This week, Chicago's "You & Me This Morning" show featured a discussion about MJFF's Parkinson's Progression Markers Initiative (PPMI) study, which is currently investigating the genetics of Parkinson's disease. Dr. Tatiana Foroud, director of hereditary diseases and family studies in the Department of Medical and Molecular Genetics at Indiana University, and Jon Gilman, a PPMI participant, were on-hand to provide their experiences and insight.
Asked how he got involved in PPMI, Jon – who likes to stay fit and active through running and yoga – shared that he "decided to get genetic testing to learn more about my body and my health." Once discovering that he had a Parkinson's-related genetic mutation in his LRRK2 gene, Jon found information on The Michael J. Fox Foundation's website about how he could use this information to participate in research. Jon "took this news about something potentially negative and turned it into something really positive to try and help find a cure."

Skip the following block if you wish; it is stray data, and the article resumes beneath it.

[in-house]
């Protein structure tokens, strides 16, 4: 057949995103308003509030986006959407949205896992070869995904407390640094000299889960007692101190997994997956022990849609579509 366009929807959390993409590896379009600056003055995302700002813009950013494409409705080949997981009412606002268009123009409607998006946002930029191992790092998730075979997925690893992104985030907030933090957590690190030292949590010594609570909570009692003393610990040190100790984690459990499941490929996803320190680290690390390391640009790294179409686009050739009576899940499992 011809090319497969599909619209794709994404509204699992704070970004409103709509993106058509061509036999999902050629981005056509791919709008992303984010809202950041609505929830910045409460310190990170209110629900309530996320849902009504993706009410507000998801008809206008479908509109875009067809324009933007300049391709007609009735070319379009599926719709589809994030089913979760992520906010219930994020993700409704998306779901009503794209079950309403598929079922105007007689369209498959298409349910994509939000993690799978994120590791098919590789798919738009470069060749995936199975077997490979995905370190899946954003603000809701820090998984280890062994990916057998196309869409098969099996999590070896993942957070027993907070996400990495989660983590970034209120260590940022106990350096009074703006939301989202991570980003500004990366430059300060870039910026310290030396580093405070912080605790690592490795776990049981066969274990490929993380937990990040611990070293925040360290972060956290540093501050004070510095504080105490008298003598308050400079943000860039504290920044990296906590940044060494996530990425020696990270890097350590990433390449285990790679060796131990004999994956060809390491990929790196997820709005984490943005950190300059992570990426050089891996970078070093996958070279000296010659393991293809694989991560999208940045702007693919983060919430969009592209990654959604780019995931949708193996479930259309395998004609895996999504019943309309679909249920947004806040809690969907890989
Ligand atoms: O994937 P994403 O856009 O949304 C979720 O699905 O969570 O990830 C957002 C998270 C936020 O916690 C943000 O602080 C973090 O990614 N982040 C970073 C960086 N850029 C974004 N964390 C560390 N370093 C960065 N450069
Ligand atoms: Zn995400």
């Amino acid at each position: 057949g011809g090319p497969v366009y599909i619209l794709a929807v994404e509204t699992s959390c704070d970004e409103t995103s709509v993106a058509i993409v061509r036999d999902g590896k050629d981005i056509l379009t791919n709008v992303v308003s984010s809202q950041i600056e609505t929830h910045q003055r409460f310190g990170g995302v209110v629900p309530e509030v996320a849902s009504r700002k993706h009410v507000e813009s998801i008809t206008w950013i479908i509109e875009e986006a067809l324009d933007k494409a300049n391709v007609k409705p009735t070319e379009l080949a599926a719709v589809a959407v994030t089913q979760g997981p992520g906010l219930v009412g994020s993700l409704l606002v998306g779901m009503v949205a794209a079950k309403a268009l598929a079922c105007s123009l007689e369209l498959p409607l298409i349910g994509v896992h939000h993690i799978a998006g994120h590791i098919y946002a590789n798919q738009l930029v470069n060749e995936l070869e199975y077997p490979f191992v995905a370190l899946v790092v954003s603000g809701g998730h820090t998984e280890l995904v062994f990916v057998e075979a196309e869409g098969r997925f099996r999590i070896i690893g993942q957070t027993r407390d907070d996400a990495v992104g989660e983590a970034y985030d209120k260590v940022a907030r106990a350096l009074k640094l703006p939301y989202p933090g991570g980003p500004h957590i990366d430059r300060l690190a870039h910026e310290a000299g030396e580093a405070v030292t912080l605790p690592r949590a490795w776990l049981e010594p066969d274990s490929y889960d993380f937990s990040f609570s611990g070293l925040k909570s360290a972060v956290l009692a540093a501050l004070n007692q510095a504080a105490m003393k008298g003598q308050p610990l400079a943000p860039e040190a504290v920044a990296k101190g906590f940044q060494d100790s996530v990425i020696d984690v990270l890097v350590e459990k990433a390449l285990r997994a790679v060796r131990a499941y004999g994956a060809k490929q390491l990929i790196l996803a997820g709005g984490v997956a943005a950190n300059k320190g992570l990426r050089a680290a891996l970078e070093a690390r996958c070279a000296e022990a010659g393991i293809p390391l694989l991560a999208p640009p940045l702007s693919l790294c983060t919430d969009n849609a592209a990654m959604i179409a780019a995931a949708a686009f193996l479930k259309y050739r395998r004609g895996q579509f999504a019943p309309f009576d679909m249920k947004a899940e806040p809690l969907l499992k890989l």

This "amazing gift" – host Jeanne Sparrow's words – is something many people may be able to give, but don't know how. Dr. Foroud explained that, for this particular study, people of Ashkenazi Jewish ancestry – like Jon –are encouraged to visit www.michaeljfox.org/genetics and take a brief survey to determine if they may be eligible for genetic testing as part of PPMI. The genetic test involves a simple, at-home saliva test, but if you would like to learn more about the genetic testing process, view the entire interview or visit www.michaeljfox.org/genetics.
The involvement of people with Parkinson's-related genetic mutations in the PPMI study is, per Dr. Foroud, "one of our best chances to find a cure and better treatments for Parkinson's disease." Taking the survey at www.michaeljfox.org/genetics is a great first step to helping out.